the release of the VRS to the IBA. Between November 15, 2000 and March 31, 2001, all

public sector banks, except the Corporation Bank have introduced VRS system resulting
in mass voluntary retirements. Out of the total 8,63,117 employees in 26 public banks,
around 1,00,810 (11.7 per cent) employees took the offer before March 2001, according
to a study on VRS as per IBA bulletin. In the case of SBI, the total number of employees
who were given VRS stood at 20,784, of which there were 6,694 officers, 11,271 clerical
staff and 2,819 subordinates. It is not heavy to the hearts if we say that all these exercises
have thrown the people in the un employment trap at their working age. In addition to
these, some of the other industries infected by VRS and the approach of down sizing
include Air India, Hindustan Organic Chemicals, Reliance Industries Ltd, Mumbai Port
Trust, Bombay Stock Exchange, ITI, VSNL, HMT, Hindustan Motors, Yamaha Motor
India Ltd., Crompton Greaves, Bajaj Auto, Tata Tea, Glaxo India, Mico, Modern Food
Industries Ltd, SAIL and BHEL etc.
        In these circumstances of mass off loading, casualistion and out sourcing of the
employment, and rapid growth in the unorganized sector, the responsibility of the state
increases to provide social security to the ever increasing existence needs of the working
population at least. State too has concerns for them but it could not provide the social
protection programs to these underprivileged lots
        However the liberalization has also brought with it not only a threat to the
existing working population and their social security institutions but also, to the money
market, interest structures, and investment pattern which squarely influence the social
security funding patterns and invites the private players in to the market.              Thus
Governments will have a grater role to play to sustain the interests of the economy and to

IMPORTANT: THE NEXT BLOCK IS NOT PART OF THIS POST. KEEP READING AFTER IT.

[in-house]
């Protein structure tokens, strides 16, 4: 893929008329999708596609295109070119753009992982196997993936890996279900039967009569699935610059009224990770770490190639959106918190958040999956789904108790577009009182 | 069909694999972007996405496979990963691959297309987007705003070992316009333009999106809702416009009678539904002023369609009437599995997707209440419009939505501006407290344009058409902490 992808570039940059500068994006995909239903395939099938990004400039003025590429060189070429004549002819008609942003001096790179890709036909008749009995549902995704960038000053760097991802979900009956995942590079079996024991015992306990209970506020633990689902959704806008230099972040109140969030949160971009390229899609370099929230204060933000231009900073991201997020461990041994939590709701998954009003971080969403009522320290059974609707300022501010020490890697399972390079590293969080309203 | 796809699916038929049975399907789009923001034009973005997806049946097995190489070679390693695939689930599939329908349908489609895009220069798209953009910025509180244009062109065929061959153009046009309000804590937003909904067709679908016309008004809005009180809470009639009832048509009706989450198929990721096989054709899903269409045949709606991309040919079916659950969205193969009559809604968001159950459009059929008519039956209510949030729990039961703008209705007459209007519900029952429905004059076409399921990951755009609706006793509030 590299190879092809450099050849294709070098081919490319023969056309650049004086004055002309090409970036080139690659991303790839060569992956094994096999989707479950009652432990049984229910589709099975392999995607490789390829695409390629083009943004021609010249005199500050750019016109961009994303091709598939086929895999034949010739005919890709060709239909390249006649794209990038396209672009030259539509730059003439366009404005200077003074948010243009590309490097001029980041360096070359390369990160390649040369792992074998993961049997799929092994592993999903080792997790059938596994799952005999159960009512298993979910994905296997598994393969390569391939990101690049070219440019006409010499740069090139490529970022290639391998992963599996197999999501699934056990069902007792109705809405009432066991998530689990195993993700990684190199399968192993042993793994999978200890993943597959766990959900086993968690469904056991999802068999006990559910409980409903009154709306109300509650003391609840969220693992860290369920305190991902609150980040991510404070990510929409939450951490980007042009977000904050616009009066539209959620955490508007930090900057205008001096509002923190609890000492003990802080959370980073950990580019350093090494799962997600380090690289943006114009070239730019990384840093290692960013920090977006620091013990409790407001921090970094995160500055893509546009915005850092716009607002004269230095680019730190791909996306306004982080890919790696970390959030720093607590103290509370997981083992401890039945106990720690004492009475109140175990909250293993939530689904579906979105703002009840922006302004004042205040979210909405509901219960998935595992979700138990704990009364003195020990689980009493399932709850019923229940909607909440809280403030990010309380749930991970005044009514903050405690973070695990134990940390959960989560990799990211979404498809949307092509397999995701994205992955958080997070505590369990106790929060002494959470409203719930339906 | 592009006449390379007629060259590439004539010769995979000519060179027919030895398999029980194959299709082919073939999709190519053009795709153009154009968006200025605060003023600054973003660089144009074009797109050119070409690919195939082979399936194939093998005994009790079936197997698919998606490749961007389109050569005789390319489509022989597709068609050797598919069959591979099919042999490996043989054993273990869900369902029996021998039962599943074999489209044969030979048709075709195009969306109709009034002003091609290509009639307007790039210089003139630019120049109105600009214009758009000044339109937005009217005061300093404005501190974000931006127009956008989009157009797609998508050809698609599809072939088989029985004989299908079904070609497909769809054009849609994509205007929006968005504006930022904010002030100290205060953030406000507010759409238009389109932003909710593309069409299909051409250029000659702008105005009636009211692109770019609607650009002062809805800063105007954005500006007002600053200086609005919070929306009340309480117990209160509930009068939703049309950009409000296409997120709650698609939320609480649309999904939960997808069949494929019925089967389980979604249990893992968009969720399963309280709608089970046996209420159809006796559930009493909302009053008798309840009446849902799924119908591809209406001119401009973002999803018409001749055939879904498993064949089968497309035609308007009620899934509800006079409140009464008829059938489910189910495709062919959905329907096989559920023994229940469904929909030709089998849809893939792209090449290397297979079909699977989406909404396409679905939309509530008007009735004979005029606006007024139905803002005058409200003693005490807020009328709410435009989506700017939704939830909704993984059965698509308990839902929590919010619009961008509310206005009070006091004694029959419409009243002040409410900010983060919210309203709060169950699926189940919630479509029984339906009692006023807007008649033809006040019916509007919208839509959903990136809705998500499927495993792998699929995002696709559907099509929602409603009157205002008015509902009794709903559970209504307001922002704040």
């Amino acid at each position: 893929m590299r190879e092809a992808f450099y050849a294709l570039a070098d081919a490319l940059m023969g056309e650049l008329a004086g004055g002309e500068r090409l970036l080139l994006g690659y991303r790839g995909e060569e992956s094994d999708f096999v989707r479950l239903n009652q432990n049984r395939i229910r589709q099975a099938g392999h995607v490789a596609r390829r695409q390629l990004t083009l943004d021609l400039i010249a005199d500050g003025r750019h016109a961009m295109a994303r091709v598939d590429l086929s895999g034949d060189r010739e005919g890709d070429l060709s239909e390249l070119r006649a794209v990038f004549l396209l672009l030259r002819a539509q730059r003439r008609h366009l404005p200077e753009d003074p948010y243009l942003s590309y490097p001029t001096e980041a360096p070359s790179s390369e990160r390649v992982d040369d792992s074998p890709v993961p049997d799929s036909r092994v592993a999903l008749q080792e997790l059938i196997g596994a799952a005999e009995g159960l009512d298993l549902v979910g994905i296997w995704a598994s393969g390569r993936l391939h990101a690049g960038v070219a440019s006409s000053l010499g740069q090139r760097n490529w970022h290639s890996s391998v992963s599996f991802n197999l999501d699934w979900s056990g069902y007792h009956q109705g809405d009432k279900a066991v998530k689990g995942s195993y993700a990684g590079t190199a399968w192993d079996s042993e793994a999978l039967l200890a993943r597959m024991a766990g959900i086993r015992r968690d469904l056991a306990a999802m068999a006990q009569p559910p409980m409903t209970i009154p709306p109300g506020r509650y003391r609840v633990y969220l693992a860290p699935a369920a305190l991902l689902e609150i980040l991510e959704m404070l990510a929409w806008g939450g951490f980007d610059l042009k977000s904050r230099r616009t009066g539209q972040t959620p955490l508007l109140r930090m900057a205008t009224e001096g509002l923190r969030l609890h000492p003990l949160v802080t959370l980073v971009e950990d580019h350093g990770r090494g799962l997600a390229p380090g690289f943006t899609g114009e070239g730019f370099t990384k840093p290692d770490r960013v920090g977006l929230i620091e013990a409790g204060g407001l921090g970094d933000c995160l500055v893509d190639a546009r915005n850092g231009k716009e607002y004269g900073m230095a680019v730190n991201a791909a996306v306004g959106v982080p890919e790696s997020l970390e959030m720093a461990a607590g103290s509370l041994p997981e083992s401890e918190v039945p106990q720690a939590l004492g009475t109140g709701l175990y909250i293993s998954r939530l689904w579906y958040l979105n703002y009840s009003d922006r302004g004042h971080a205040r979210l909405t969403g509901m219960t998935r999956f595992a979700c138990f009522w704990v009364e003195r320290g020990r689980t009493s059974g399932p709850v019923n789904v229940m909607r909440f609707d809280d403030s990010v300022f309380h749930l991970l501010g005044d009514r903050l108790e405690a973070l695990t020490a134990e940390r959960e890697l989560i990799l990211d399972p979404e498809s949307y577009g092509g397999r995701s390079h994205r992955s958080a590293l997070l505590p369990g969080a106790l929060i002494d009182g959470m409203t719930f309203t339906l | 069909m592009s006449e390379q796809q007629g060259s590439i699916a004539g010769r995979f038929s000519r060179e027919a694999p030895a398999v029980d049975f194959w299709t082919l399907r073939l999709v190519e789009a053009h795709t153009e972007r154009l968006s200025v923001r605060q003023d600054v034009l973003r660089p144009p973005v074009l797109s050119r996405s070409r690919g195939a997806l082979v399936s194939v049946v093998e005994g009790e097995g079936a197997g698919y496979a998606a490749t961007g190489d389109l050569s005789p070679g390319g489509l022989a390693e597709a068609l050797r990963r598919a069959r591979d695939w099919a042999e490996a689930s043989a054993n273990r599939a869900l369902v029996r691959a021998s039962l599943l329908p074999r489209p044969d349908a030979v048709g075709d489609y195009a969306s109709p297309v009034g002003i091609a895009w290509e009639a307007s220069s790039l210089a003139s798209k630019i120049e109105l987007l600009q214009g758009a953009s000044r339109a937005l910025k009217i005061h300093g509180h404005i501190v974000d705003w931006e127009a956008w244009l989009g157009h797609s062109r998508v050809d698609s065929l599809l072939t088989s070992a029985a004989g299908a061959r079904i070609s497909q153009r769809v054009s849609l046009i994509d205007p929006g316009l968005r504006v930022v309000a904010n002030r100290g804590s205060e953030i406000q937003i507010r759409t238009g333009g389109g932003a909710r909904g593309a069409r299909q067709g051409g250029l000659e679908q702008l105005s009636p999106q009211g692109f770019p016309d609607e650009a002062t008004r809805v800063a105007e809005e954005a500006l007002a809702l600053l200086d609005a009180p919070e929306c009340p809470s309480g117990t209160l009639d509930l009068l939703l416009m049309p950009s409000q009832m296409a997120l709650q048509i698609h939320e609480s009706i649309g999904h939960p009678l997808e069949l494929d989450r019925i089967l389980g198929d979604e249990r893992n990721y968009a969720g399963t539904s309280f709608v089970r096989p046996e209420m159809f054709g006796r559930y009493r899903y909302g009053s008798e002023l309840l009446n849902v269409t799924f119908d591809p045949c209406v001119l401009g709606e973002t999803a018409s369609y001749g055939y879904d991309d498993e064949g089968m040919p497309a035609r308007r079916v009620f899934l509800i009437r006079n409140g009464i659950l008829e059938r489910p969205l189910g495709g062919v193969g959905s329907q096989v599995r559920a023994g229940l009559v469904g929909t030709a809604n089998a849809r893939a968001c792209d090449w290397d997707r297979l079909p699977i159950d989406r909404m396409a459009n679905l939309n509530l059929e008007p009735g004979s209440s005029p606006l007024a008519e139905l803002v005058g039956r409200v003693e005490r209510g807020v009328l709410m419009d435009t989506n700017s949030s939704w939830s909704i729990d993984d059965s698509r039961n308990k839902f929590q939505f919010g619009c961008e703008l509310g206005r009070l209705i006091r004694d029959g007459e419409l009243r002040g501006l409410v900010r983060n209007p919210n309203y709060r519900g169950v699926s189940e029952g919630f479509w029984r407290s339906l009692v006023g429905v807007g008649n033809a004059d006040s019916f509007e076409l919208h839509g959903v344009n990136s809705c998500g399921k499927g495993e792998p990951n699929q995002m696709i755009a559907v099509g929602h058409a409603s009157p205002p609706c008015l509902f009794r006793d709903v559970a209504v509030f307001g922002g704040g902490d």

provide for the social insurance and the social assistance programs out of the exchequer,
at the same time facing the pressure from the external agencies like World Bank. IMF,
and the Asian Development bank that were successful to certain extent to influence the
India government to establish committees like Dave Committee, Bahttacharya
Committee, and the IRDA.

       The Dave Committee suggested that there should not be any government
participation in the pension systems and the individual should be encouraged to save for
the future say in 5 to 8 rupees a day. It has conveniently forgot the minimum wage in

India and the wage of a daily wager in the unorganized sector and the poverty levels. It is
very strange that how far individual savings would mean social security and cost
involved in managing the small money by the private players.
        The Bhattacharya committee suggested that the Pension for newly recruited
government employees should be contributory and funded pension scheme unlike the
present pension system, and should be privately managed.
        The Insurance Regulatory Development Authority (IRDA) had suggested that
there should not be any cap on the private players to run the pension schemes and the
investments should be encouraged to be in the equity market. It had also suggested that
the Employees Provident Fund Organisation should transfer its pension administration
eventually to the IRDA. The equity market situation is well known to every body and the
entire market is with scams and highly risky. Parking the social security funds in such a
market would only make some fast buck to the companies that mushroom to run the
social security schemes but no to the member.

        In the countries like India where there is a great trust in the welfare state and the a
majority of population live below poverty line, the examples and experiences of
developed countries do not work. India still has not reached to an optimum level of
spending from GDP towards social security; neither had it ratified the ILO s convention
on minimum standards of social security. The „Golden Handshakes‟ however golden they
were, are proving gilt and getting rust, ultimately not helping those who felt happy in the
initial stages.
        The words and phrases like „Economic Efficiency‟, „corporate welfare state‟ and
welfare state is no more a free lunch‟ etc. may sound scholarly and good , however
governments require taking a cautious step before yielding to the pressures of
liberalization for the lives of many people working and non-working, and where the lives
of the widows‟ children and destitute are involved.